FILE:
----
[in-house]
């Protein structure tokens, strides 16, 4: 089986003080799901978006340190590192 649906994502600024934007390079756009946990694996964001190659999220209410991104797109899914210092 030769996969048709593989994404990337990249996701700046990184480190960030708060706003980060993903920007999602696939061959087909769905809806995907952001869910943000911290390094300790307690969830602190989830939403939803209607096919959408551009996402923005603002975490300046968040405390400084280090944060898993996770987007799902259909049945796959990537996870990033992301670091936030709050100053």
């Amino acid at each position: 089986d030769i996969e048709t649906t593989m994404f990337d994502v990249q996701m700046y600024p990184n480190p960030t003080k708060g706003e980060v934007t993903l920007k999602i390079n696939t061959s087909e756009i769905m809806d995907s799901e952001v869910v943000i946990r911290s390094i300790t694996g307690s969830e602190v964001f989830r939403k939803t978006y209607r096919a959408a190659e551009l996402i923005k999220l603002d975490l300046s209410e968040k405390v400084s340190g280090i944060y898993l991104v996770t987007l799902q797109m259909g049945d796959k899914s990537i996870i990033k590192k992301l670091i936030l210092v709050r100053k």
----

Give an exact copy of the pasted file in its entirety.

[in-house]
């Protein structure tokens, strides 16, 4: 089986003080799901978006340190590192 649906994502600024934007390079756009946990694996964001190659999220209410991104797109899914210092 030769996969048709593989994404990337990249996701700046990184480190960030708060706003980060993903920007999602696939061959087909769905809806995907952001869910943000911290390094300790307690969830602190989830939403939803209607096919959408551009996402923005603002975490300046968040405390400084280090944060898993996770987007799902259909049945796959990537996870990033992301670091936030709050100053």
């Amino acid at each position: 089986d030769i996969e048709t649906t593989m994404f990337d994502v990249q996701m700046y600024p990184n480190p960030t003080k708060g706003e980060v934007t993903l920007k999602i390079n696939t061959s087909e756009i769905m809806d995907s799901e952001v869910v943000i946990r911290s390094i300790t694996g307690s969830e602190v964001f989830r939403k939803t978006y209607r096919a959408a190659e551009l996402i923005k999220l603002d975490l300046s209410e968040k405390v400084s340190g280090i944060y898993l991104v996770t987007l799902q797109m259909g049945d796959k899914s990537i996870i990033k590192k992301l670091i936030l210092v709050r100053k």